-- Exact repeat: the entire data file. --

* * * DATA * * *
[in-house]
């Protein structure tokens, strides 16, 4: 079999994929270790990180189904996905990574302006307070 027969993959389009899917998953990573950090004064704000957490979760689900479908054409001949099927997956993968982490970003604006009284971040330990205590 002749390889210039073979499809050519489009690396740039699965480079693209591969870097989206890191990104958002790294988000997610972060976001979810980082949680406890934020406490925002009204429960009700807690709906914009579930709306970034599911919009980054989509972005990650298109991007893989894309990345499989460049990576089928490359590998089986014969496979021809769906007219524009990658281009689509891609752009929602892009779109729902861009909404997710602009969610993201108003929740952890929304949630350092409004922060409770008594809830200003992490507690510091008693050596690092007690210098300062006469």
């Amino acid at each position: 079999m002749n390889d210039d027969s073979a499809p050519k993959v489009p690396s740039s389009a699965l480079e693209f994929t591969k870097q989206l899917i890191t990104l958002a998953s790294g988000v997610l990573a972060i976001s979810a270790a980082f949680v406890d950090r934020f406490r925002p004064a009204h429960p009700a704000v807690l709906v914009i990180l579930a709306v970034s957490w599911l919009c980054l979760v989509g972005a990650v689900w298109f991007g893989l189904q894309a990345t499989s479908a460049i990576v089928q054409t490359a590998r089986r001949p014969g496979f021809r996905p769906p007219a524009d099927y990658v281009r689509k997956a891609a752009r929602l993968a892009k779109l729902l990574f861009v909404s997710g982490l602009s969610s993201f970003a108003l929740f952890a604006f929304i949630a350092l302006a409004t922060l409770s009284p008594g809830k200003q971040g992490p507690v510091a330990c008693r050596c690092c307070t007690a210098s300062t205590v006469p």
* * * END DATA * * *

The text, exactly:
[in-house]
């Protein structure tokens, strides 16, 4: 079999994929270790990180189904996905990574302006307070 027969993959389009899917998953990573950090004064704000957490979760689900479908054409001949099927997956993968982490970003604006009284971040330990205590 002749390889210039073979499809050519489009690396740039699965480079693209591969870097989206890191990104958002790294988000997610972060976001979810980082949680406890934020406490925002009204429960009700807690709906914009579930709306970034599911919009980054989509972005990650298109991007893989894309990345499989460049990576089928490359590998089986014969496979021809769906007219524009990658281009689509891609752009929602892009779109729902861009909404997710602009969610993201108003929740952890929304949630350092409004922060409770008594809830200003992490507690510091008693050596690092007690210098300062006469």
């Amino acid at each position: 079999m002749n390889d210039d027969s073979a499809p050519k993959v489009p690396s740039s389009a699965l480079e693209f994929t591969k870097q989206l899917i890191t990104l958002a998953s790294g988000v997610l990573a972060i976001s979810a270790a980082f949680v406890d950090r934020f406490r925002p004064a009204h429960p009700a704000v807690l709906v914009i990180l579930a709306v970034s957490w599911l919009c980054l979760v989509g972005a990650v689900w298109f991007g893989l189904q894309a990345t499989s479908a460049i990576v089928q054409t490359a590998r089986r001949p014969g496979f021809r996905p769906p007219a524009d099927y990658v281009r689509k997956a891609a752009r929602l993968a892009k779109l729902l990574f861009v909404s997710g982490l602009s969610s993201f970003a108003l929740f952890a604006f929304i949630a350092l302006a409004t922060l409770s009284p008594g809830k200003q971040g992490p507690v510091a330990c008693r050596c690092c307070t007690a210098s300062t205590v006469p």